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THE ECONOMIC PAMPHLETEER: Sustainability in Higher Education: Beyond Going Green
by John Ikerd
http://dx.doi.org/10.5304/jafscd.2012.023.009, pp. 5–7
It is encouraging that a growing number of colleges and universities are making serious efforts to address questions of sustainability in their teaching, research, campus operations, and public relations programs. Some are building green buildings, buying green cleaning supplies, and competing in greenest campus contests. It is also heartening that food and agricultural issues have risen to prominence on green campuses, as food services respond to student demands for local sourcing of foods, composting of food waste, and space for student gardens to produce foods by sustainable methods. While going green is necessary, it is not sufficient.
Authentic sustainability is about meeting the needs of the present without diminishing opportunities for the future. Everything that is used for meeting human needs ultimately must come from either nature or society. The economy provides an efficient means of using natural and societal resources to meet human needs. Ecological integrity, while necessary, is not sufficient to ensure sustainability. A society that is lacking in social or economic integrity cannot sustain ecological integrity. Ecological, social, and economic integrity are inseparable dimensions of the whole of sustainability. Educational programs that focus on a specific ecological, social, or economic dimension of sustainability without effectively addressing the other two may be useful, but they do not address the fundamental question of sustainability. ...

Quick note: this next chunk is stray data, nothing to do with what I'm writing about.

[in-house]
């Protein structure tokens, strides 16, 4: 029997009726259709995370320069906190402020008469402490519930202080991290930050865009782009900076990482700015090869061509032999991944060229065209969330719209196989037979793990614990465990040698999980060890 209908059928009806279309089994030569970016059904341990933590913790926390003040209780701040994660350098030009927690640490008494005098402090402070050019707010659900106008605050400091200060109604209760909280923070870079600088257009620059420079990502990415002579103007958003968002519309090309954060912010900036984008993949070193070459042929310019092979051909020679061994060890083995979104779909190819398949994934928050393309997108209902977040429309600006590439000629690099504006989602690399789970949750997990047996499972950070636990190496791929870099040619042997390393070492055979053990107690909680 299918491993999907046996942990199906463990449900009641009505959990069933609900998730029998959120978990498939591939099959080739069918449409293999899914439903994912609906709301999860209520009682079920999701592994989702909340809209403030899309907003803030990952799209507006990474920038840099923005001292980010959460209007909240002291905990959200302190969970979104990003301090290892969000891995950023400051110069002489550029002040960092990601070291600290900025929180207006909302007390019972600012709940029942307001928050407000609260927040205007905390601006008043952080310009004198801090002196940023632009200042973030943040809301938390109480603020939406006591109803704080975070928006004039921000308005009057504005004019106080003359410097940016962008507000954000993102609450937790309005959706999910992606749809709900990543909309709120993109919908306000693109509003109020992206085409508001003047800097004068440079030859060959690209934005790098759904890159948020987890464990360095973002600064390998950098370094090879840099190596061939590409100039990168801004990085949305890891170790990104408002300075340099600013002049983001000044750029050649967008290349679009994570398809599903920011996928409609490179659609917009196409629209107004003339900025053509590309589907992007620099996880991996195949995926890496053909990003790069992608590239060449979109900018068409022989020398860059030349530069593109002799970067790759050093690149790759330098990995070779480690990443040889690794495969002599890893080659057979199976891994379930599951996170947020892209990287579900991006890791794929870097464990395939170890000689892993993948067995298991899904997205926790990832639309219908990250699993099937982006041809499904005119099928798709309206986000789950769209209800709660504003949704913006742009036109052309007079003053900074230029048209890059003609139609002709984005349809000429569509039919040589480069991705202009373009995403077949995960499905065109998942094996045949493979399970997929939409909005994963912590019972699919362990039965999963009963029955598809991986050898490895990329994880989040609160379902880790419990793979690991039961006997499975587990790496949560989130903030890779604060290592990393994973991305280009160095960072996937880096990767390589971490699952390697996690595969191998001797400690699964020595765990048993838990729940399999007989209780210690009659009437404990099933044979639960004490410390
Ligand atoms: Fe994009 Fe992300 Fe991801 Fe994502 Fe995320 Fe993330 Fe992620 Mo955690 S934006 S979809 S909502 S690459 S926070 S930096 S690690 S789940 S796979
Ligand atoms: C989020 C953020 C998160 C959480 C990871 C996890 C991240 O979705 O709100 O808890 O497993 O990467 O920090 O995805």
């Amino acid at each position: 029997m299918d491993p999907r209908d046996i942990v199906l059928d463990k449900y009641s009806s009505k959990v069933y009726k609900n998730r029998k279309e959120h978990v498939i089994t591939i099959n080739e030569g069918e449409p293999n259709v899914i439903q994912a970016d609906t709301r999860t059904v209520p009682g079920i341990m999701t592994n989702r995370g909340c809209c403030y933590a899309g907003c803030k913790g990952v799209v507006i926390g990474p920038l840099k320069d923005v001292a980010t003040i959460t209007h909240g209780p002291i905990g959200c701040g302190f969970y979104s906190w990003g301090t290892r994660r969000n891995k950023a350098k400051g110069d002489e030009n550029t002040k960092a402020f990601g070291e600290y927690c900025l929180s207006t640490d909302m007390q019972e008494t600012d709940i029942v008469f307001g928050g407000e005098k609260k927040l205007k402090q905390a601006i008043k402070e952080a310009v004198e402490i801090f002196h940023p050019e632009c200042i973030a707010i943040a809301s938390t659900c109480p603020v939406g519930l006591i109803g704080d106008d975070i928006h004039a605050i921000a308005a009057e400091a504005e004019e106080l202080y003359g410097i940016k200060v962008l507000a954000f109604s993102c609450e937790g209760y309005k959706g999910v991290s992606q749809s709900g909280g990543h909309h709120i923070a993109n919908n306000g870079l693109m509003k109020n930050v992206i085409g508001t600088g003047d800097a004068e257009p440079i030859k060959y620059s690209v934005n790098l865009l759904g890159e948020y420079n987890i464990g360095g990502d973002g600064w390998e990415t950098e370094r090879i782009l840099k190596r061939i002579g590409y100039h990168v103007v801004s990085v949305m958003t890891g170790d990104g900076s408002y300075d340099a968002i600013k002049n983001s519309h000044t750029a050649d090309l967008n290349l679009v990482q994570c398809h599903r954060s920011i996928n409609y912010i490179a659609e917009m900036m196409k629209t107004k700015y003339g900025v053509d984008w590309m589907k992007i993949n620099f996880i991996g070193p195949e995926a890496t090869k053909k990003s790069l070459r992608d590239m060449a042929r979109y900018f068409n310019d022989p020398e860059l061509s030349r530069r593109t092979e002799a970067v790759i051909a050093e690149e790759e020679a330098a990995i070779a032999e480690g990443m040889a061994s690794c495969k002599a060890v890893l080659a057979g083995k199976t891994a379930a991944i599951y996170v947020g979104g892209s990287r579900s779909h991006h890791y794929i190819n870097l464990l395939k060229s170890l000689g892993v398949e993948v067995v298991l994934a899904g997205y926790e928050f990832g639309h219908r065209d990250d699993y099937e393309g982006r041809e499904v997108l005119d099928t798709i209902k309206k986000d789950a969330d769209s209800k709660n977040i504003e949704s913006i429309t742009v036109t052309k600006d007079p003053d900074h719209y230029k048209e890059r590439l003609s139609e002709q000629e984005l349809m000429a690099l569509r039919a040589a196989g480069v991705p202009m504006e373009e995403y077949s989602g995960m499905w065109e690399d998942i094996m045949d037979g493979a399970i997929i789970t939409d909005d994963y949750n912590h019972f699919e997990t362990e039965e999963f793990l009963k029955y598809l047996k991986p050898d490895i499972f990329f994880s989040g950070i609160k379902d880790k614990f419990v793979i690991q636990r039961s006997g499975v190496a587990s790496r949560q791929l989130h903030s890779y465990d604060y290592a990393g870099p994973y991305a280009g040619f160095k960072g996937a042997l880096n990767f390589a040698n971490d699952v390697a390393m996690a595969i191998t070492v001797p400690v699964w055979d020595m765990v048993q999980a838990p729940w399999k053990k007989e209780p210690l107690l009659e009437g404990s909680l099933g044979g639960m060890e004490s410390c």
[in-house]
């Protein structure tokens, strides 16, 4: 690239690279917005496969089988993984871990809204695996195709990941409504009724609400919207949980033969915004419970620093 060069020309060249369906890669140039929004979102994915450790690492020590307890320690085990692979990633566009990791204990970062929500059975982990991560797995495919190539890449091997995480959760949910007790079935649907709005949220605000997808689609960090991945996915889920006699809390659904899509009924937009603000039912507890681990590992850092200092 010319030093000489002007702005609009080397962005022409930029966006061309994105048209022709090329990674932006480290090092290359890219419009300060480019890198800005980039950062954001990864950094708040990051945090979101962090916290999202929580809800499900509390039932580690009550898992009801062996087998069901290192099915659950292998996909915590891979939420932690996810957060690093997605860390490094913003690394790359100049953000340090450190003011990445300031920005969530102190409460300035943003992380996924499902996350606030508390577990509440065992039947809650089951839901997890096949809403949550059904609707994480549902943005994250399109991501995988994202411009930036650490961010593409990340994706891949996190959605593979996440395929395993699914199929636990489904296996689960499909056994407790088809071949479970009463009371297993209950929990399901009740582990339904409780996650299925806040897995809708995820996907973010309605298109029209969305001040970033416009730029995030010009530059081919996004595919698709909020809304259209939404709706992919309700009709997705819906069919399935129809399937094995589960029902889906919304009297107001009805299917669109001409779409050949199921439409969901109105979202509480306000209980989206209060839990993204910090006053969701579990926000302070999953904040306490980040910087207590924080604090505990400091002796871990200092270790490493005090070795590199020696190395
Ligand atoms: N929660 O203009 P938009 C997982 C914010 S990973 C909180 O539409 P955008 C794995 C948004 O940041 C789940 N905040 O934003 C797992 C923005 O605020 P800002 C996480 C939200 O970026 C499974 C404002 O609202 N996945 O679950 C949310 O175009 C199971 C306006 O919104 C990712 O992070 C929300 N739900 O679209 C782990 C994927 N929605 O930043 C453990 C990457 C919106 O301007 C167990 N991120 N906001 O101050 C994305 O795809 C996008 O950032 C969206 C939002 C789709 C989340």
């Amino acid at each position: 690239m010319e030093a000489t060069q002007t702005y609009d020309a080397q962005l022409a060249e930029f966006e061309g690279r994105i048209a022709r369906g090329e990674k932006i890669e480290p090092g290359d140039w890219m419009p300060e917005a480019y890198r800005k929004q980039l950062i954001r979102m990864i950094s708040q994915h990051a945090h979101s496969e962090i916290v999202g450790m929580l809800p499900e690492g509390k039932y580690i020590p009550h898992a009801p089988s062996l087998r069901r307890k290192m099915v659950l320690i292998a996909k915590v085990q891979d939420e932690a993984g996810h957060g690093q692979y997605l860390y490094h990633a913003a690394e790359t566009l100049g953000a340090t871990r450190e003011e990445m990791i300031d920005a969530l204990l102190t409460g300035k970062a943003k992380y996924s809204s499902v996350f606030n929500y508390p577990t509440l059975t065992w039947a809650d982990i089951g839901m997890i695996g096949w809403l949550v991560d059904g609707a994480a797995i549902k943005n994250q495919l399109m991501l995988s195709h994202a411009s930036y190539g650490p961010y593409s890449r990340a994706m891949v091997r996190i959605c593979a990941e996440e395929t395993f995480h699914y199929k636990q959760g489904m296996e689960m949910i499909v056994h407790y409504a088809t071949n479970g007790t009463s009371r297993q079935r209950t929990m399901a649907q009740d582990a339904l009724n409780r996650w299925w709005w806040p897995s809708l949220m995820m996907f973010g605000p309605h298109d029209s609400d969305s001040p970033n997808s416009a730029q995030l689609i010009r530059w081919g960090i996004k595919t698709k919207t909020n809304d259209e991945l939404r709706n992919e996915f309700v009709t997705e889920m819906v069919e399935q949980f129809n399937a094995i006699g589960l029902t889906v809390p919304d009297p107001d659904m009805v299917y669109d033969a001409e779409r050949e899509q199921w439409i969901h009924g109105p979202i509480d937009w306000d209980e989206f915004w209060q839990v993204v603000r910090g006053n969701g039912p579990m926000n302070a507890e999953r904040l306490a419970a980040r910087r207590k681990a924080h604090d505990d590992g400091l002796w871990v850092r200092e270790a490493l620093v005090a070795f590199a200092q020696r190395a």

John Ikerd is professor emeritus of agricultural economics, University of Missouri,
Why did I name my column “The Economic Pamphleteer”? Pamphlets historically were short, thoughtfully written opinion pieces and were at the center of every revolution in western history. Current ways of economic thinking aren’t working and aren’t going to work in the future. Nowhere are the negative consequences more apparent than in foods, farms, and communities. I know where today’s economists are coming from; I have been there. I spent the first half of my 30-year academic career as a very conventional free-market, bottom-line agricultural economist. I eventually became convinced that the economics I had been taught and was teaching wasn’t good for farmers, wasn’t good for rural communities, and didn’t even produce food that was good for people. I have spent the 25 years since learning and teaching the principles of a new economics of sustainability. Hopefully my “pamphlets” will help spark a revolution in economic thinking.
Banner photos include a Cape Cod cranberry bog; a cranberry “screen house” used to grade fresh cranberries; farmland near Lake Placid, NY, in the Adirondack Mountains; Montmorency cherry trees on the Mission Peninsula of northern Michigan; the historic Round Barn in the South Mountain Apple Belt of Adams County, Pennsylvania; the “Sea of Grapes” district of the Lake Erie Concord Grape Belt, near Erie, Penn; a field of cabbages near Shortsville, NY, home to one of the world’s largest sauerkraut factories. All photos copyright by Duncan Hilchey.
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